Planners Hope Flag Doesn’t Hoist Fury
Members of the Confederate Veterans of America wait to hoist their flag again at their memorial site off of U.S. 92.
By BAIRD HELGESON
Published: January 27, 2009
TAMPA – Super Bowl visitors coming to the Tampa area expecting a cosmopolitan waterfront city might be surprised to see the giant Confederate flag visible from Interstate 4.
Local Super Bowl organizers and community boosters met with the owners of the 30-by-60-foot rebel flag in September to see whether the group would take it down during the week leading up to Sunday’s game at Raymond James Stadium.
The Sons of Confederate Veterans declined and instead plan to capitalize on the notoriety during Super Bowl week to promote what they say is an effort to honor Southern heritage.
"We fly it so we can explain it," said Marion Lambert, a member of the Seffner group that is building a veterans memorial near the intersection of Interstates 4 and 75.
Super Bowl organizers have decided to ignore the group and its flag, which many see as a heart-stopping symbol of racism and slavery. The issue caused a polarizing community debate when the group first hoisted the semitrailer-sized flag in June.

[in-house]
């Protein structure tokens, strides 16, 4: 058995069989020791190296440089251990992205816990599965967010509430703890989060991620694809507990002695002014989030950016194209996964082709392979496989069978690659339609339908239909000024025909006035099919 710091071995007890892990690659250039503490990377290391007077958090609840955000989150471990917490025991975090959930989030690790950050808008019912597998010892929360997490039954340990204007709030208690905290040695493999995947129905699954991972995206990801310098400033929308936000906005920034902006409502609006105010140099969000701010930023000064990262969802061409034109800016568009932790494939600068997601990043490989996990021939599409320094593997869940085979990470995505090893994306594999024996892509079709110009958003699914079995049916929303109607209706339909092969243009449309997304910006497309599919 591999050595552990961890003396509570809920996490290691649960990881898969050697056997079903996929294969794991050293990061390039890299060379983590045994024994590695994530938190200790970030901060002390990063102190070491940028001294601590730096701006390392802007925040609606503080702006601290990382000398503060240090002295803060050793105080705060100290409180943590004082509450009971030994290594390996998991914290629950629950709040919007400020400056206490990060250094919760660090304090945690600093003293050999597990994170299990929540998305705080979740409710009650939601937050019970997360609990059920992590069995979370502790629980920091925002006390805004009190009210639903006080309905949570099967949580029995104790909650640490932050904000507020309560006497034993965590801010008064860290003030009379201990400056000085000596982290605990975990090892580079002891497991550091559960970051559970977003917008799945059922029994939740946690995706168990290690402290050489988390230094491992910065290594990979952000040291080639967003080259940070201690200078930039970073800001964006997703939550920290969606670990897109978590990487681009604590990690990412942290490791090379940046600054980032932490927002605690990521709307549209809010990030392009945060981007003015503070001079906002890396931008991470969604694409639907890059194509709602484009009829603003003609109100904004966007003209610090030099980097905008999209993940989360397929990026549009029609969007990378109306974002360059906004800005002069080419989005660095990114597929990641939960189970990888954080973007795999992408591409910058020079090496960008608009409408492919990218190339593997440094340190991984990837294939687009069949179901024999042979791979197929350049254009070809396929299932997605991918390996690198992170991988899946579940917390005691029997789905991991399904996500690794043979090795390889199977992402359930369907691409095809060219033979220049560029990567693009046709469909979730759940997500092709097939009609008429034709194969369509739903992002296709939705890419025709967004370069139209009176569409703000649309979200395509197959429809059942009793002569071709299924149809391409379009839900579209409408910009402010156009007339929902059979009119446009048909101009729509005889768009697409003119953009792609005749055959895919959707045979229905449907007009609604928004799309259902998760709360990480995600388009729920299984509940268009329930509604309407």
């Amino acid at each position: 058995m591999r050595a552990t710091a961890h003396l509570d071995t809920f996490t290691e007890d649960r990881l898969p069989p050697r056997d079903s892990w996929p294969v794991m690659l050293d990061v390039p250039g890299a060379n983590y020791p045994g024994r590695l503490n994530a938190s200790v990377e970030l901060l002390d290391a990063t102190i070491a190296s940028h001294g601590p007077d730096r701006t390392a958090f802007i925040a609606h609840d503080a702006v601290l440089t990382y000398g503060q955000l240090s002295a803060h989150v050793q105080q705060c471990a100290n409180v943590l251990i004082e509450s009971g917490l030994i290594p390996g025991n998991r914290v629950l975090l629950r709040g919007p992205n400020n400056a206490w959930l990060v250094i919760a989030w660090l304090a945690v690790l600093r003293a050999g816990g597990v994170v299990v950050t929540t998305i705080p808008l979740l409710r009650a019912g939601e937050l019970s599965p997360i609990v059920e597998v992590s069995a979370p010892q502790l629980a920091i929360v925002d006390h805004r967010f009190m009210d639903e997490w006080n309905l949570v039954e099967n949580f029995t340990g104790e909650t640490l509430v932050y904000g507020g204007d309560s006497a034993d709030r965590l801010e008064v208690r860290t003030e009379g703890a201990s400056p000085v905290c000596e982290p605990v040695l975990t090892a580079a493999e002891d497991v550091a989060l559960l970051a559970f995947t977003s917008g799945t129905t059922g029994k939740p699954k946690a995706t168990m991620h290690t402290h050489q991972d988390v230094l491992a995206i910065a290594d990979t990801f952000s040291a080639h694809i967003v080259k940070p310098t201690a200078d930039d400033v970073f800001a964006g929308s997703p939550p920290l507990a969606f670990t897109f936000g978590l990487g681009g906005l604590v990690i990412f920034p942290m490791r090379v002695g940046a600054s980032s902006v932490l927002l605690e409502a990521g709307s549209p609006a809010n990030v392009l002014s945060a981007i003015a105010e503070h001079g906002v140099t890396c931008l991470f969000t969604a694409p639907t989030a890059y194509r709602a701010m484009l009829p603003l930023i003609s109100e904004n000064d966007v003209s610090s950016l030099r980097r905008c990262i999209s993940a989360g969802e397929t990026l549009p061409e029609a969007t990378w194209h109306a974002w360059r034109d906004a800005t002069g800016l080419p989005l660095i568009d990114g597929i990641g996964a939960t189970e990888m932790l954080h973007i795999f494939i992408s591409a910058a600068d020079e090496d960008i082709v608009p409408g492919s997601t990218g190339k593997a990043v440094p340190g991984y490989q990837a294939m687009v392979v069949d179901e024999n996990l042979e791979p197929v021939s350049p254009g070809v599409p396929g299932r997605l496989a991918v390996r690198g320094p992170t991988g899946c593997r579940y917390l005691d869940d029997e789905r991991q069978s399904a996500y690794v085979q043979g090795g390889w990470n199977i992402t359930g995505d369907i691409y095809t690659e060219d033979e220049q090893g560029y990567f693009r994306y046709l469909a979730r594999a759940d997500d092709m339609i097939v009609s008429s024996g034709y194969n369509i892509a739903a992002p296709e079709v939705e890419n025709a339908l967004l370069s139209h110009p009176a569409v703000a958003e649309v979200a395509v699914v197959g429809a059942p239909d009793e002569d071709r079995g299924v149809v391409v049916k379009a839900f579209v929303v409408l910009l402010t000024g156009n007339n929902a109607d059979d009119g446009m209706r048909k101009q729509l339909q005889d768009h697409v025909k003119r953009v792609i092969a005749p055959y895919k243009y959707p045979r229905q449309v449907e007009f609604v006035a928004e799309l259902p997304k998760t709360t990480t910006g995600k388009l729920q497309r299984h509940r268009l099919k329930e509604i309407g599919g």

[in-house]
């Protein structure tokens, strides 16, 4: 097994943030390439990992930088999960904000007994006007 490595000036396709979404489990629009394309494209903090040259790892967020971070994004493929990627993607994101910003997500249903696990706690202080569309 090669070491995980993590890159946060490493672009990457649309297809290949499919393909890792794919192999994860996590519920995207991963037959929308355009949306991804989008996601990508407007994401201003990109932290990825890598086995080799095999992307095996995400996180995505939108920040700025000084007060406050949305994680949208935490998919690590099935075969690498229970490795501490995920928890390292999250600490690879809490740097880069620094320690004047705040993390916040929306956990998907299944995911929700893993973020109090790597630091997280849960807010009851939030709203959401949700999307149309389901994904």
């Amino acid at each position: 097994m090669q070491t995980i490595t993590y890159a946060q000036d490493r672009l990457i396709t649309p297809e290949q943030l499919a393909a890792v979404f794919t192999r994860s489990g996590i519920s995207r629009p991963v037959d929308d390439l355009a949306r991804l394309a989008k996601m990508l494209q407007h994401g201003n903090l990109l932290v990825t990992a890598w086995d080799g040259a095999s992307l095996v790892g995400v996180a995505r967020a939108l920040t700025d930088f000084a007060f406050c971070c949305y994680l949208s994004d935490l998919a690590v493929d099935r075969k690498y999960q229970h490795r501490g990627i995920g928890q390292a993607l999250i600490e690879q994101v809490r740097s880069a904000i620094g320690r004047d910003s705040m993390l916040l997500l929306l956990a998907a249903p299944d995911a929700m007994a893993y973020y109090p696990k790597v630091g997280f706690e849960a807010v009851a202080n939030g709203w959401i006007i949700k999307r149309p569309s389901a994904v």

"What they are talking about does not represent the values of Hillsborough County," said Curtis Stokes, the president of the Hillsborough County branch of the National Association for the Advancement of Colored People and a member of the Tampa Bay Super Bowl Host Committee. "All they want is publicity."
Much of the furor has died down, and the NAACP is no longer getting complaints, said Stokes, who attended the meeting to have the flag taken down. "It’s a nonissue."
Many visitors are likely to see the giant flag on their way to Super Bowl events or theme parks in Orlando or the Seminole Hard Rock Hotel and Casino.
The host committee, which organizes the game locally, hasn’t taken a public position on the flag.
"The display is a personal choice by a group of individuals on private property over which we have no control," said Amanda Holt, a host committee spokeswoman.
The NFL won’t say whether the flag tarnishes the host city. The flagpole had not been erected in 2005 when the NFL selected Tampa to host the game.
In the past, the league has taken a strong stand against at least one community event that discriminated.
When Tampa hosted the Super Bowl in 1991, the NFL refused to fuse its showcase game with the Gasparilla parade after complaints that the krewe hosting the event didn’t admit blacks.
"We are aware of the flag," said Brian McCarthy, an NFL spokesman. "The NFL does not have jurisdiction on what private groups or citizens say on private property."
The host committee is trying to focus on first impressions, not any consternation visitors might feel if they catch a glimpse of the flag.
"Our host committee volunteers will be the face of Tampa Bay Super Bowl week, and their smiles and offers of assistance will go a long way in generating a good first impression for our visitors," Holt said.
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